As an avid fan of all things technological I will have to admit upfront that I love it. On a daily basis I need to monitor my use and consequent lack of exercise in order to try and restore some balance in my life and look after my physical and mental health. But that is my choice. I know the risks and can weigh up the benefits because I like to think I have enough information and knowledge to make those decisions.
Unlike some people (celebs) who seem to take great risks with their careers by posting inappropriate and often confidential stuff on social media sites just to get themselves noticed, I try not to use technology for this reason. However increasingly my job and my family depend upon on-line or network communication.
At a recent Union Learning Reps Conference I was made aware of how much technology will become a necessity for the future. People will only be able to claim benefits ( renamed as universal credits) on-line or book appointments with doctors or other professionals for advice. Even policy and law is now made freely available on-line and a lot of research (or grey literature) is only published on-line.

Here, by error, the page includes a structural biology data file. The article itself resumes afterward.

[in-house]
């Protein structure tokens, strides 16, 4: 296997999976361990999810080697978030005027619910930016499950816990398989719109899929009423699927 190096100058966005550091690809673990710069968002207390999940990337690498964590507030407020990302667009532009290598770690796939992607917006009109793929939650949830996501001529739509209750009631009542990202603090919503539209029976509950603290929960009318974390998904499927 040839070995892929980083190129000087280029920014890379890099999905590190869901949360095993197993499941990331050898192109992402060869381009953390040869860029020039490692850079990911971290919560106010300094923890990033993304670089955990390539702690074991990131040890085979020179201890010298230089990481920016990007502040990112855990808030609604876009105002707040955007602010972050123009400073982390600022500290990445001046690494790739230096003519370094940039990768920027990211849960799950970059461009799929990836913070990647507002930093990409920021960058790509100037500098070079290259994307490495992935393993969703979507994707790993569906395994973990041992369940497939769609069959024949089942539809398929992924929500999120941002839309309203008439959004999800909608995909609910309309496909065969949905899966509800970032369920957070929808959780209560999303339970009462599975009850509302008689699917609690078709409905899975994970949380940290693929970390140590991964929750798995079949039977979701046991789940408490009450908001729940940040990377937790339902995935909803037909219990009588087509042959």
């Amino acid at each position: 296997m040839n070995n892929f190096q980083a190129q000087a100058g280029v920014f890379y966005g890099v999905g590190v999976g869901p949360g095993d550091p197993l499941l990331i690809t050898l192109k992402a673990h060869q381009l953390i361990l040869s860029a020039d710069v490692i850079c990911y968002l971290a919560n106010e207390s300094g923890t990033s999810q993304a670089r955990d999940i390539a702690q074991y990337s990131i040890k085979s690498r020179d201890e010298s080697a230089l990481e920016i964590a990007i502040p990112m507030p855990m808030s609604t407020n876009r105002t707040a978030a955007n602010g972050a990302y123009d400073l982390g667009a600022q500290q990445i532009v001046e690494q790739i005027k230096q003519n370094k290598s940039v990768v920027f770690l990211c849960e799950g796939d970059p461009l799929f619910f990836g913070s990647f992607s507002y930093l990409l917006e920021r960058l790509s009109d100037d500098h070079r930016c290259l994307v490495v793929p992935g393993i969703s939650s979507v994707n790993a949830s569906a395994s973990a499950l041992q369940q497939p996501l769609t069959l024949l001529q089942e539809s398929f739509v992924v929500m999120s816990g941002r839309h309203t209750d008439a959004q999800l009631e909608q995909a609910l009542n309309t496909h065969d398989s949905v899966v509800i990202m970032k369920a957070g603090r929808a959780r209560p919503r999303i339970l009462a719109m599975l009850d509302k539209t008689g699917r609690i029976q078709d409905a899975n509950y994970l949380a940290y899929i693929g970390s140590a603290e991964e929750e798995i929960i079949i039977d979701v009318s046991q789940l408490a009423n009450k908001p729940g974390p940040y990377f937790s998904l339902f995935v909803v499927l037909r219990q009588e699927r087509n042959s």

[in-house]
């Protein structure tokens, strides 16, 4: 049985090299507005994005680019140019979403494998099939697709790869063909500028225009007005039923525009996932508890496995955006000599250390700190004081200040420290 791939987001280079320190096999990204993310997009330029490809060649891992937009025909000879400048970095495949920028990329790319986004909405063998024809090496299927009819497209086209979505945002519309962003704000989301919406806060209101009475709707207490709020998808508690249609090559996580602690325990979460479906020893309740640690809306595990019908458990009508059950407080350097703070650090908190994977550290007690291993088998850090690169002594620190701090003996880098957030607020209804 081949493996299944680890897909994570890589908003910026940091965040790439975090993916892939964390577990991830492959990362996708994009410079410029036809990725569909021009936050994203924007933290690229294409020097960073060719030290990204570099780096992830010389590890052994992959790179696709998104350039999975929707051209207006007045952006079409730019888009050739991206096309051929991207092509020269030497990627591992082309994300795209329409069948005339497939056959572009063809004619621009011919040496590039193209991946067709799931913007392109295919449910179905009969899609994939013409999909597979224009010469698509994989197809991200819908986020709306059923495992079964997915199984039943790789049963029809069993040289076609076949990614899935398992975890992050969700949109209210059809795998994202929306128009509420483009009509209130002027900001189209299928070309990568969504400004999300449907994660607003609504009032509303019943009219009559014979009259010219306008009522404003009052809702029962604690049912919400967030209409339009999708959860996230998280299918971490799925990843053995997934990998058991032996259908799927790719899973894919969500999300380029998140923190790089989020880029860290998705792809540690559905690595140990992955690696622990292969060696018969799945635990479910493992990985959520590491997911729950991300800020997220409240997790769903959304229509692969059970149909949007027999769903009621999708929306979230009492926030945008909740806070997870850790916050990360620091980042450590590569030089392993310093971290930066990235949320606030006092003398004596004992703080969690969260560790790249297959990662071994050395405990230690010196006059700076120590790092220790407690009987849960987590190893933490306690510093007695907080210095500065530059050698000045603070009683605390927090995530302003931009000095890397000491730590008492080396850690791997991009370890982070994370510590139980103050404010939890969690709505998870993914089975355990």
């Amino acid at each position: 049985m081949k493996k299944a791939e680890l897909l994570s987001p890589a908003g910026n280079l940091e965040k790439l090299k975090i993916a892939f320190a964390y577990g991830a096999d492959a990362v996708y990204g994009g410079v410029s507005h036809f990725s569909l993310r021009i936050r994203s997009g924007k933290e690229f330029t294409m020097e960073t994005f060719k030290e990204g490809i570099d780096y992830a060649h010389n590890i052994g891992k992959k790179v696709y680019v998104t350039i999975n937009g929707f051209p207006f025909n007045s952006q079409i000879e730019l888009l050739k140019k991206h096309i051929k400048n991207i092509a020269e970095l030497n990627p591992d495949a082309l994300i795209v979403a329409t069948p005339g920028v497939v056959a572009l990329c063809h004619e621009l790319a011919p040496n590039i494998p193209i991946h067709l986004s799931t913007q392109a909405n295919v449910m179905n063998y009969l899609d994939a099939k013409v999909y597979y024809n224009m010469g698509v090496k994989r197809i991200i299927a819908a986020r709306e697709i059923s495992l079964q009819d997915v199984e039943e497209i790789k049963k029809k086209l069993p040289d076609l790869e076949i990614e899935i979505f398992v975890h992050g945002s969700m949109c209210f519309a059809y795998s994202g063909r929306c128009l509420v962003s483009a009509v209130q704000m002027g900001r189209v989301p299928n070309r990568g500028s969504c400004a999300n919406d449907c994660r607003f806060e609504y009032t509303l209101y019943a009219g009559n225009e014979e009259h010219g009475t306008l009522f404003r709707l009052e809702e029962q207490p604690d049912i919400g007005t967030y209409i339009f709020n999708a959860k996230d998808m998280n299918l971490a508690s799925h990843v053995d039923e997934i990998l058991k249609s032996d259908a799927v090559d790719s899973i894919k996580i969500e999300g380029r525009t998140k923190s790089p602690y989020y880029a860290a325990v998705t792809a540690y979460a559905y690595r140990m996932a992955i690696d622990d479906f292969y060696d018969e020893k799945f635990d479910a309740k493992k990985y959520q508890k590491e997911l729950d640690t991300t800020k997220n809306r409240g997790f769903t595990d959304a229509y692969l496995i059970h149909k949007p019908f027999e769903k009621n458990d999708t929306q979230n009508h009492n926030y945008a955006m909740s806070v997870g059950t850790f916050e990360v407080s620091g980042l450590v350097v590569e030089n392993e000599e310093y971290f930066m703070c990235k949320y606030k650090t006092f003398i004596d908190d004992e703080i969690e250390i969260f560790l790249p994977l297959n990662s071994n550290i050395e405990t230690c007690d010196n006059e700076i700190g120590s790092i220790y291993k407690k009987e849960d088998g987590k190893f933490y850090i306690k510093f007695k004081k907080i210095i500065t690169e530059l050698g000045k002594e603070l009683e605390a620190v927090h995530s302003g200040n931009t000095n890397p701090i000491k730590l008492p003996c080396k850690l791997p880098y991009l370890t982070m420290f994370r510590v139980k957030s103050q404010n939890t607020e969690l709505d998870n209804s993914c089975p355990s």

We can also catch up on our favourite TV programmes and even publish ourselves on the World Wide Web ( through blogging and YouTube), if we feel the urge. But what about the people who cannot afford a computer or have no knowledge or desire to find out how to work one. How will they manage their health and social care needs and will anyone bother to find out? It is a concern of mine although I do not always admit it that technology might become the Big Brother of the future, watching everything we do in cyberspace and reminding us when we need to do things for ourselves. I am already getting text messages to remind me about hospital appointments which are not always accurate I might add. Will we as society go along with this big conspiracy? I guess a lot of people have already found this out and it will put off others from even getting started. Technology has not only taken us in it has also spat a few people out. Will this be the stigma of the future – the technologically unwashed of society no longer being in contact with the local community and cast out into the wilderness of the real world? Scary!